The past, present and future

The MacBook Air was announced by Steve Jobs 15 years ago today, January 15, 2008. The event has become one of the most iconic Apple events of all time, thanks in large part to when Jobs pulled the MacBook Air out of a manila envelope.

Beyond the event itself, however, the MacBook Air has also become one of Apple’s most important and successful products – despite a few speed bumps along the way…

The announcement of the MacBook Air

The MacBook Air was announced as part of Apple’s keynote at Macworld Expo. Besides the MacBook Air, this Apple keynote also included the launch of the Time Capsule, updates to the iPhone and iPod touch, and more. The MacBook Air, however, stole the show, and its introduction was Steve Jobs at his best.

“We’ve built the world’s thinnest laptop without sacrificing a full-size keyboard or a full-size 13-inch display,” said Steve Jobs, Apple’s CEO. “When you first see the MacBook Air, it’s hard to believe it’s a high-performance laptop with a full-sized keyboard and screen. But he is.”

Here are the original entry-level MacBook Air specifications announced by Steve Jobs, which became available to consumers on January 29, 2008.

  • 13.3-inch LED-backlit glossy widescreen with 1280×800 resolution;
  • 1.6 GHz Intel Core 2 Duo processor with 4 MB L2 cache;
  • 800 MHz front side bus;
  • 2 GB of 667 MHz DDR2 SDRAM;
  • 80GB hard drive with sudden motion sensor;
  • Intel X3100 Graphics Multimedia Accelerator;
  • Micro-DVI port (includes Micro-DVI to VGA and Micro-DVI to DVI adapters);
  • integrated iSight video camera;
  • built-in AirPort Extreme 802.11n wireless networking and Bluetooth 2.1+EDR;
  • one USB 2.0 port;
  • a headset port;
  • Multi-touch trackpad with support for advanced multi-touch gestures including tap, scroll, pinch, rotate and swipe; and
  • 45 watt MagSafe power adapter.

Those were relatively decent specs for the time, but the MacBook Air was clearly limited by its thin and light form factor. After all, it was the “world’s thinnest laptop” according to Jobs, measuring 0.16 inches at its thinnest point.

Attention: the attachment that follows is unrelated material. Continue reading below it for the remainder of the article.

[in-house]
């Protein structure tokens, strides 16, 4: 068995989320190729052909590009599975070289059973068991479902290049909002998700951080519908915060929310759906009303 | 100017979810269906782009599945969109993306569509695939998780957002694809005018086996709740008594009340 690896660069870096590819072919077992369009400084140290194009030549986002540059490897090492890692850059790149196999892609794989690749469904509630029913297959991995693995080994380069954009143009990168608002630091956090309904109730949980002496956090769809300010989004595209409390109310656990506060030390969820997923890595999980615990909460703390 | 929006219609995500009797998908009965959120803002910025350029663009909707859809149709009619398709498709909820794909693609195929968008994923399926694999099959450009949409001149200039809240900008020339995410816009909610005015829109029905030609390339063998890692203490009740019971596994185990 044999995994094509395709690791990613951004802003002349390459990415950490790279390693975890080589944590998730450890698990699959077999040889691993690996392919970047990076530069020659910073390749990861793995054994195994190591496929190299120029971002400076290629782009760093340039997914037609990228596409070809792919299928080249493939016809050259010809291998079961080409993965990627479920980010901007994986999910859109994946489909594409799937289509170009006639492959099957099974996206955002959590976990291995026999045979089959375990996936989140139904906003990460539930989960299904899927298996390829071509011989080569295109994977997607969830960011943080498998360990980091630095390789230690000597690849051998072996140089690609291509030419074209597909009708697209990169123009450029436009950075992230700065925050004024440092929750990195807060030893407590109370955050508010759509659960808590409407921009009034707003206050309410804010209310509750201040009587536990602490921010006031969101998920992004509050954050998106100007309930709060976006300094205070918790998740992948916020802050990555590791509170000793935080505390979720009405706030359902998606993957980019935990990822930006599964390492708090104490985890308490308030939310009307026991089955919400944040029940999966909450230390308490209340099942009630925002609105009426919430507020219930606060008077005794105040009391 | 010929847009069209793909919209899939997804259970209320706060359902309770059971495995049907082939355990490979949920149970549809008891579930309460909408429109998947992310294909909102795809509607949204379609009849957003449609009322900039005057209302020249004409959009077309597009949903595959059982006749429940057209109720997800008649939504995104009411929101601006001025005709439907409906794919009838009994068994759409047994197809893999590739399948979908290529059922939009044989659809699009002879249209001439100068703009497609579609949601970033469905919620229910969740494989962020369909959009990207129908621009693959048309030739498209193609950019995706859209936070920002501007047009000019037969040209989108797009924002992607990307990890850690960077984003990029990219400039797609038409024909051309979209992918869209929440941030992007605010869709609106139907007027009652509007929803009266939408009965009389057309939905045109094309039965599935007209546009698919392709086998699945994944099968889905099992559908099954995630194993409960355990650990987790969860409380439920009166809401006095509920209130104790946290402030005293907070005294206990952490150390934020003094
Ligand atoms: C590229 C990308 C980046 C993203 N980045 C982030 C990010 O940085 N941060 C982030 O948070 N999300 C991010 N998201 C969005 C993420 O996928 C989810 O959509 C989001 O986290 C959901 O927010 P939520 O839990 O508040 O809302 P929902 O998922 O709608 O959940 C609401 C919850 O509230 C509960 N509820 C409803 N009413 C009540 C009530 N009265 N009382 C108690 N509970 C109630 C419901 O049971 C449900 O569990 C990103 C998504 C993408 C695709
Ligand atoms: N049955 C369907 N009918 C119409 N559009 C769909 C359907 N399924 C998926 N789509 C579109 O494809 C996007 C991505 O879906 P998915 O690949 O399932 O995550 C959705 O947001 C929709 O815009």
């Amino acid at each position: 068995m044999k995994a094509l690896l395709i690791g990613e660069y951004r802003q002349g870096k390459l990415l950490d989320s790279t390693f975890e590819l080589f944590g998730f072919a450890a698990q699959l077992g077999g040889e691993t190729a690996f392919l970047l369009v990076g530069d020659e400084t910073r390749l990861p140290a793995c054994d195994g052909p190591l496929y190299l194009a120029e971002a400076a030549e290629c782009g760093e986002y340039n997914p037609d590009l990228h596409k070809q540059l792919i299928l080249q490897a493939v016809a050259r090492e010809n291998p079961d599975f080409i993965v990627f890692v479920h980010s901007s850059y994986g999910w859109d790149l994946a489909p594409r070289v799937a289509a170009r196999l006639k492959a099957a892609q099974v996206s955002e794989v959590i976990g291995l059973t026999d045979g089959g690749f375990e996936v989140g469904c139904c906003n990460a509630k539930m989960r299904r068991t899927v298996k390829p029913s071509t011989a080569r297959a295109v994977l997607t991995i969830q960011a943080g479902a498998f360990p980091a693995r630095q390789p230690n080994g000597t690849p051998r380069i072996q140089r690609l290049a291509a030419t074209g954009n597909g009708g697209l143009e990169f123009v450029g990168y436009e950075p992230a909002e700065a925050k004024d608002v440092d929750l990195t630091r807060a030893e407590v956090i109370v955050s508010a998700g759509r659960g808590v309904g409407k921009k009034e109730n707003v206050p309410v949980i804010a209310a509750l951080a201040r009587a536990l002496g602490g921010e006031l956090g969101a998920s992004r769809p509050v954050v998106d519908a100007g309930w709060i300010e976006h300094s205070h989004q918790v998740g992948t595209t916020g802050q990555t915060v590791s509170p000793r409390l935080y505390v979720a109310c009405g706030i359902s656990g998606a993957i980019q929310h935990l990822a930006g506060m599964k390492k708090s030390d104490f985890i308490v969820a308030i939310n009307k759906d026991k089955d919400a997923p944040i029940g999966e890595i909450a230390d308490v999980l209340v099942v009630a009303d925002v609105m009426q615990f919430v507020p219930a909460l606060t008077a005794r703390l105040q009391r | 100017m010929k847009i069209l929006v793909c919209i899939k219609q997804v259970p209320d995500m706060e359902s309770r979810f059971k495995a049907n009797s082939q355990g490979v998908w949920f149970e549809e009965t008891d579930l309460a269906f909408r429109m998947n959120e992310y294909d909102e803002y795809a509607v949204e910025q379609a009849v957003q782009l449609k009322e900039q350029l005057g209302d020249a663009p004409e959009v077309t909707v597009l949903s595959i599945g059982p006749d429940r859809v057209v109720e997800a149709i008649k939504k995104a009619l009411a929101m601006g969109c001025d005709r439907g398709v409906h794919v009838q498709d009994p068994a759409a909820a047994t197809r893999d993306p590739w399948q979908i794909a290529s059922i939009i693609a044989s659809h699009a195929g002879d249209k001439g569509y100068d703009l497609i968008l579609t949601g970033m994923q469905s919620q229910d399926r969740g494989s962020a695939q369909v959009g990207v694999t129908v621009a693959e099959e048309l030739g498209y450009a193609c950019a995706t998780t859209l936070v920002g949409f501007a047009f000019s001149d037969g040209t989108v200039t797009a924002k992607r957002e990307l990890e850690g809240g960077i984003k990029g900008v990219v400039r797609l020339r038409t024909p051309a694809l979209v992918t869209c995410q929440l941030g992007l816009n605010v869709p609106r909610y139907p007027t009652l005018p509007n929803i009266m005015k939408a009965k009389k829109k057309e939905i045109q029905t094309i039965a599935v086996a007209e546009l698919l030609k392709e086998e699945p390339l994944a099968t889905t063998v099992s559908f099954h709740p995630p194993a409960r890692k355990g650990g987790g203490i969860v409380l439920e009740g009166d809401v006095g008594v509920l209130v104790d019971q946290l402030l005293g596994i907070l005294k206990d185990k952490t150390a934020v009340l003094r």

The MacBook Air was also iconic for another reason: it was the first Mac offered by Apple with an optional 64GB solid-state drive…for an extra $1,300. As remarkable as it was for Apple to offer a MacBook with an SSD inside, early MacBook Air reviews generally indicated that the benefits didn’t outweigh the cost.

MacBook Air, 2008

In general, the first version of the MacBook Air got mixed reviews, with praise for the design and criticism for performance and battery life. Many reviewers, however, acknowledged the MacBook Air as the first step into the future of the MacBook line. Here are some fun lines we took from those early reviews:

Ryan Block of Engadget:

  • “It’s the thinnest and, if we can say, the sexiest laptop around.”
  • “The Air simply doesn’t have the power to be many users’ primary machine, while lacking many features considered a necessity by business travelers.”
  • “There simply isn’t a way to seamlessly replace all of an optical drive’s functionality at this time.”
  • “Perhaps the Air’s biggest side effect won’t be the abandonment of optical drives; for the rest of Apple’s customers, it’s only a matter of time before other Mac laptop lines benefit from the technical and engineering advancements that have made this device so thin and light. .

Macworld’s Jason Snell:

  • “As someone who uses their laptop’s optical drive so infrequently that I sometimes forget if its location is on the front or the side, I don’t really consider the lack of an optical drive to be a major omission. ”
  • “The MacBook Air is the slowest Mac in Apple’s current product line, although its Intel Core 2 Duo processor is fast enough for general use.”
  • “But once I slipped that three-pound laptop into my backpack and slung the bag over my shoulders, I realized that sacrificing storage space and CPU power was ultimately worth it. pain for me.”